Education and the Regional Authorities to work together to reform and integrate curricula in order to allow
students to obtain successful results. The Act encouraged the creation of individualized curricula to prevent
early school leaving.

In the Italian system of education the state has the exclusive legislative power over general rules while the
Regions had it on vocational education and training until a Constitutional Act in 2001 made them acquire
responsibility for planning the whole regional school system, including Adults’ education and Lifelong Learning.
They should take into account the needs of local, social, economic situations, promote and run projects of
integration between state school and regional vocational agencies curricula. In fact for young people older than
16 a parallel system of vocational education is run by the Regions with a great deal of autonomy and large
differences from one region to another. According to the different local needs the courses vary in contents and
hours and the Regions entrust them to accredited educational agencies which can be directly controlled by the
Regions or connected with Trade Unions, Employers’ Associations or even private ones. At the end of the
courses students are provided with vocational training certificates on the basis of professional qualifications as
defined by each Regions.
The state system consists of
5 year primary school - ISCED 1 (from 6 to 11 years of age)
3 year lower secondary school – (from 11 to 14 years of age)
2 year upper secondary school – ISCED 2
3 year upper secondary school – ISCED 3

The upper level is made up by general education schools. (Licei) characterized by mainly theoretical learning
contents preparing students to University courses and by Technical and Vocational Institutes aiming at offering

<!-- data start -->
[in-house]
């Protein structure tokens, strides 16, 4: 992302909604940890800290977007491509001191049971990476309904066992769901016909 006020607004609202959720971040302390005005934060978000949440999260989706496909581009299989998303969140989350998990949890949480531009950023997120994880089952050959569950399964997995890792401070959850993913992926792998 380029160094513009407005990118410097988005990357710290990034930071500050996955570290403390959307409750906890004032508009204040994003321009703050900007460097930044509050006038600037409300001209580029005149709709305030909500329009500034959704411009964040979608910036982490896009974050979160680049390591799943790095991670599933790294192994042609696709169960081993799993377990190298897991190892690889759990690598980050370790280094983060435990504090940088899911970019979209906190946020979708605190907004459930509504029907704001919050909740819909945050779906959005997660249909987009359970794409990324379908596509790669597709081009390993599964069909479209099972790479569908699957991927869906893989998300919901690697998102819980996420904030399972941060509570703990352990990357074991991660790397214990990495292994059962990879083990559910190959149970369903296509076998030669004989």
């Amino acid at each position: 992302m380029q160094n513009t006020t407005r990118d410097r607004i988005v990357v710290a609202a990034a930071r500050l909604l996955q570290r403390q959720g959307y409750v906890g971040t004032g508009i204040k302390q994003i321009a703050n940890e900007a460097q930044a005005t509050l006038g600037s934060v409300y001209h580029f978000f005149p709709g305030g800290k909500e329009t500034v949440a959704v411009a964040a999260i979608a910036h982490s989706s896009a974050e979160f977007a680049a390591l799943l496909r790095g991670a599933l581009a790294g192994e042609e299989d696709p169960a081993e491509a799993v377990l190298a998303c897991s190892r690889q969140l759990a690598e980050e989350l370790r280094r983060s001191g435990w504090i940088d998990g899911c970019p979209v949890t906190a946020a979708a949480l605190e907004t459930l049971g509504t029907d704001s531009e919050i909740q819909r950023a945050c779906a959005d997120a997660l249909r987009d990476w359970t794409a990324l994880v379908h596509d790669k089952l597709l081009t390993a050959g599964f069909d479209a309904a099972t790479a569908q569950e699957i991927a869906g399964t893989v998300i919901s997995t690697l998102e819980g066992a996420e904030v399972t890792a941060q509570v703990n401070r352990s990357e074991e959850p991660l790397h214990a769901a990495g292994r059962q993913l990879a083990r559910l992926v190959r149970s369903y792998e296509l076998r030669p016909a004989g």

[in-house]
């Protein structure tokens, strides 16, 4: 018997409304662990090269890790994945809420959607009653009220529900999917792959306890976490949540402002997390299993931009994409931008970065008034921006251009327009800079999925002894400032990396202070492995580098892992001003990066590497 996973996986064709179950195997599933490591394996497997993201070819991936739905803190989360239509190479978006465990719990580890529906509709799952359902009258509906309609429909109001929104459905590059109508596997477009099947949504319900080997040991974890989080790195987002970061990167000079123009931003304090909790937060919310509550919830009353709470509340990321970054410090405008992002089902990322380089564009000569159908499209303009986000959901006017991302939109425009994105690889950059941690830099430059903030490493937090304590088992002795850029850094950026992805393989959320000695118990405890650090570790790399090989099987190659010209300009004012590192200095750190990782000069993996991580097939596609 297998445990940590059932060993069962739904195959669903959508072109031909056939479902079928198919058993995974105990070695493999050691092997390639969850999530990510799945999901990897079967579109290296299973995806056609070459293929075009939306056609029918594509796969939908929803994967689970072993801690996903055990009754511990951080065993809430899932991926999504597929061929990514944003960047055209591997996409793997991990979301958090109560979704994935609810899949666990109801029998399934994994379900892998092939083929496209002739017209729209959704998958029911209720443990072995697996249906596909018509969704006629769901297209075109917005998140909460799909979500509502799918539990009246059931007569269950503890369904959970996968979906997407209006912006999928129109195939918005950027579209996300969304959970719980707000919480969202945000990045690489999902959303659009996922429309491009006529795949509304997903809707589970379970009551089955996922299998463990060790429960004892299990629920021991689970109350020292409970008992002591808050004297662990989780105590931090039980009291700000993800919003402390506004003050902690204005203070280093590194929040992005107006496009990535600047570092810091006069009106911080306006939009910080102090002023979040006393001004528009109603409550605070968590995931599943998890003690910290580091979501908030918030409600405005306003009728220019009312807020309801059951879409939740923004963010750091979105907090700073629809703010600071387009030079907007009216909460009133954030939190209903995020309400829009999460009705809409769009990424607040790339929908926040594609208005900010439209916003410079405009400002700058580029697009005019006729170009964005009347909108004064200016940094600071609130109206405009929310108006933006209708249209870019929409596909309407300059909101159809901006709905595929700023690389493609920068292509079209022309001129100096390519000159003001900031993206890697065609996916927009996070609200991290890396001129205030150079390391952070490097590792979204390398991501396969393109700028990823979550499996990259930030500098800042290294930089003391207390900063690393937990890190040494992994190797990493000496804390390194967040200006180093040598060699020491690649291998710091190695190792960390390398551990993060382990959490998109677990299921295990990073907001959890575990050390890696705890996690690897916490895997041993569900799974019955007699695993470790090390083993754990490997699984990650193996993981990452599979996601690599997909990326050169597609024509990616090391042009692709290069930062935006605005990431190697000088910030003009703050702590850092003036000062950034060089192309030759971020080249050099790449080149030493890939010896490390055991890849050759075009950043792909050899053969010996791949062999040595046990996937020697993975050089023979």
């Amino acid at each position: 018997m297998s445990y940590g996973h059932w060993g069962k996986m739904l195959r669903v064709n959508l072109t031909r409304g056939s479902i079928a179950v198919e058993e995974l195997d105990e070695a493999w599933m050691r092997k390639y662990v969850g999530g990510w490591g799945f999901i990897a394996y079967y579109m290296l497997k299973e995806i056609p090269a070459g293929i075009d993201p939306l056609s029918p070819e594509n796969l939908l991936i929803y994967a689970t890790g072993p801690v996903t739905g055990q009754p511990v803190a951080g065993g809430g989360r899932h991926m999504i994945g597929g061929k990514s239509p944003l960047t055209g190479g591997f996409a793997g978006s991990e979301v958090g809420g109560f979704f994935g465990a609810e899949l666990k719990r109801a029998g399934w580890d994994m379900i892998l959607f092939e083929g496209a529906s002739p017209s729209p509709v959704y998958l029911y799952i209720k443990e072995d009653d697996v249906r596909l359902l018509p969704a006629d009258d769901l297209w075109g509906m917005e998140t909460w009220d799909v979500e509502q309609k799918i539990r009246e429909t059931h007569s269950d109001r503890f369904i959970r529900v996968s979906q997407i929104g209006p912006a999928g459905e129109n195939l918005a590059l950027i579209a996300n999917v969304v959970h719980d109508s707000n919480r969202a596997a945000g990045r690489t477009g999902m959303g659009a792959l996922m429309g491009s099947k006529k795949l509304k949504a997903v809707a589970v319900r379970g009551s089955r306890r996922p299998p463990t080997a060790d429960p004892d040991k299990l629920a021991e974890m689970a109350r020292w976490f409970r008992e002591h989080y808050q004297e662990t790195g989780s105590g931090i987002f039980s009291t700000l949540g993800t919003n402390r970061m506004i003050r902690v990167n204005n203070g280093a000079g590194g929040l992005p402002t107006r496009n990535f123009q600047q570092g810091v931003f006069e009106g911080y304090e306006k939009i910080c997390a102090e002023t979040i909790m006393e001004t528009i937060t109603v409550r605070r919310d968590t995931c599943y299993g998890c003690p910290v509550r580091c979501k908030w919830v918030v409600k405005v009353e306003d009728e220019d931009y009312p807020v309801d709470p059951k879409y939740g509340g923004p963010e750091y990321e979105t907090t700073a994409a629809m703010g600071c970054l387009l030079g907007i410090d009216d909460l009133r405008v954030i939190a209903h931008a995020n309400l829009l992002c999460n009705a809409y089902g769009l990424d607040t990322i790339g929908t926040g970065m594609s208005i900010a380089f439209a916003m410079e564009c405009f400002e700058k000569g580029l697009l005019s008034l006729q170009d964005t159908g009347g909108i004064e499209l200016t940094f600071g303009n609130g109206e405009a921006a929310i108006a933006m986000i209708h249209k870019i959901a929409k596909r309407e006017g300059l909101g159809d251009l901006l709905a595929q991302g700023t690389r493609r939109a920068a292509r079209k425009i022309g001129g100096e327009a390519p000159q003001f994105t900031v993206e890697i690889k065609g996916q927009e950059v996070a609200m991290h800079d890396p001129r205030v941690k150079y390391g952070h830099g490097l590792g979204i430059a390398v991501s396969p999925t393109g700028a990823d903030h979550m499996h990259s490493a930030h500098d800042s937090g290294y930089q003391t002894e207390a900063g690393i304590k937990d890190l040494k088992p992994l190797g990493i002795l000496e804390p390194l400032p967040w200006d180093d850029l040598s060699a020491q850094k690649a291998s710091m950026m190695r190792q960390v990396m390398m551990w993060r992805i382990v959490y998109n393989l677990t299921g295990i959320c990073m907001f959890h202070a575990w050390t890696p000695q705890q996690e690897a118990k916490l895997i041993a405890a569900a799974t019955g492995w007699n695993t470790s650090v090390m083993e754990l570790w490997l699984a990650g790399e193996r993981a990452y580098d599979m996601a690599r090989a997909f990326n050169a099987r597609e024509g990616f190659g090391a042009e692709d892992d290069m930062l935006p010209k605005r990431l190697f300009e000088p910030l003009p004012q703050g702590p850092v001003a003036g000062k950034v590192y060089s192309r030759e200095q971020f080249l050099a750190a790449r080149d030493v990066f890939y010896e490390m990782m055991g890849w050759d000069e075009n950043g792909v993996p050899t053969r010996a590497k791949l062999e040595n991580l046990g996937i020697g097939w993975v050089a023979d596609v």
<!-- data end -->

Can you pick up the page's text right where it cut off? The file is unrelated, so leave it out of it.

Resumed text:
a good preparation to work. Actually the curricula of the latter have been gradually modified in order to enhance
academic subjects and contents thus diminishing the differences between general and vocational education.
At the moment we are writing the first two years of the upper secondary education represent the initial years of
each different kind of school, so the students must make their choice at a very early age among five “Licei”,
classical, scientific, linguistic, socio-pedagogical and artistic and a great many kinds of Technical and Vocational
Institutes which range from the most common “Business and Accountancy” to the “Nautical” ones.
The system is inflexible and highly fragmented at the same time For students who want to change their school
after the first year, it is very difficult to pass to another kind of school even if the system allows it.
School hours range from 26 hours per week (33 teaching weeks) in general upper education to 36 hours in
vocational education and the minimum number of subjects per class is ten.
Students’ assessment takes place twice a year and progress is expressed using a decimal score system with
positive marks from 6 to 10. Assessment criteria are defined in the yearly educational planning (POF) of each
school but national standards of competences for each level have recently been introduced by the Ministry of
Education. To be promoted to higher classes students must obtain an assessment of 6 out of 10 in each subject
but promotion can be “suspended”, if failing in one or more subjects is not serious and does not limit global